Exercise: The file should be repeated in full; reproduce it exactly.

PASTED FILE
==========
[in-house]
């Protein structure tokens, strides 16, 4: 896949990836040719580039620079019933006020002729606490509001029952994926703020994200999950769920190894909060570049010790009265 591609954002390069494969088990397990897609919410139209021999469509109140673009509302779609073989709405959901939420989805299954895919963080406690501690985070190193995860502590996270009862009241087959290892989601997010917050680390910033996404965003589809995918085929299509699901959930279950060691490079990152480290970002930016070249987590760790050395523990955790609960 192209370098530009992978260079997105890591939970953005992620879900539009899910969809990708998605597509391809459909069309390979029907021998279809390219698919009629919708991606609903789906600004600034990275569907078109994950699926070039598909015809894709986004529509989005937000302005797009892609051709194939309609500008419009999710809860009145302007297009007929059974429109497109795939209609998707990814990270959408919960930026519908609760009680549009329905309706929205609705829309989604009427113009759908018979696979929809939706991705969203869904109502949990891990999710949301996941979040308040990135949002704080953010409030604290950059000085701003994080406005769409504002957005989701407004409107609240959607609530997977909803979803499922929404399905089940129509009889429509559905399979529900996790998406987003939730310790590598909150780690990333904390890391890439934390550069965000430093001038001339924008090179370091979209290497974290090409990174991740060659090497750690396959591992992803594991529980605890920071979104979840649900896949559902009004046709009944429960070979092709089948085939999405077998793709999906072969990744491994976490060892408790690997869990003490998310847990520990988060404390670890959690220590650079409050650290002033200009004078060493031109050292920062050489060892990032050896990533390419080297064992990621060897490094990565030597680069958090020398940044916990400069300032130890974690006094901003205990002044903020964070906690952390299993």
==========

[in-house]
């Protein structure tokens, strides 16, 4: 896949990836040719580039620079019933006020002729606490509001029952994926703020994200999950769920190894909060570049010790009265 591609954002390069494969088990397990897609919410139209021999469509109140673009509302779609073989709405959901939420989805299954895919963080406690501690985070190193995860502590996270009862009241087959290892989601997010917050680390910033996404965003589809995918085929299509699901959930279950060691490079990152480290970002930016070249987590760790050395523990955790609960 192209370098530009992978260079997105890591939970953005992620879900539009899910969809990708998605597509391809459909069309390979029907021998279809390219698919009629919708991606609903789906600004600034990275569907078109994950699926070039598909015809894709986004529509989005937000302005797009892609051709194939309609500008419009999710809860009145302007297009007929059974429109497109795939209609998707990814990270959408919960930026519908609760009680549009329905309706929205609705829309989604009427113009759908018979696979929809939706991705969203869904109502949990891990999710949301996941979040308040990135949002704080953010409030604290950059000085701003994080406005769409504002957005989701407004409107609240959607609530997977909803979803499922929404399905089940129509009889429509559905399979529900996790998406987003939730310790590598909150780690990333904390890391890439934390550069965000430093001038001339924008090179370091979209290497974290090409990174991740060659090497750690396959591992992803594991529980605890920071979104979840649900896949559902009004046709009944429960070979092709089948085939999405077998793709999906072969990744491994976490060892408790690997869990003490998310847990520990988060404390670890959690220590650079409050650290002033200009004078060493031109050292920062050489060892990032050896990533390419080297064992990621060897490094990565030597680069958090020398940044916990400069300032130890974690006094901003205990002044903020964070906690952390299993």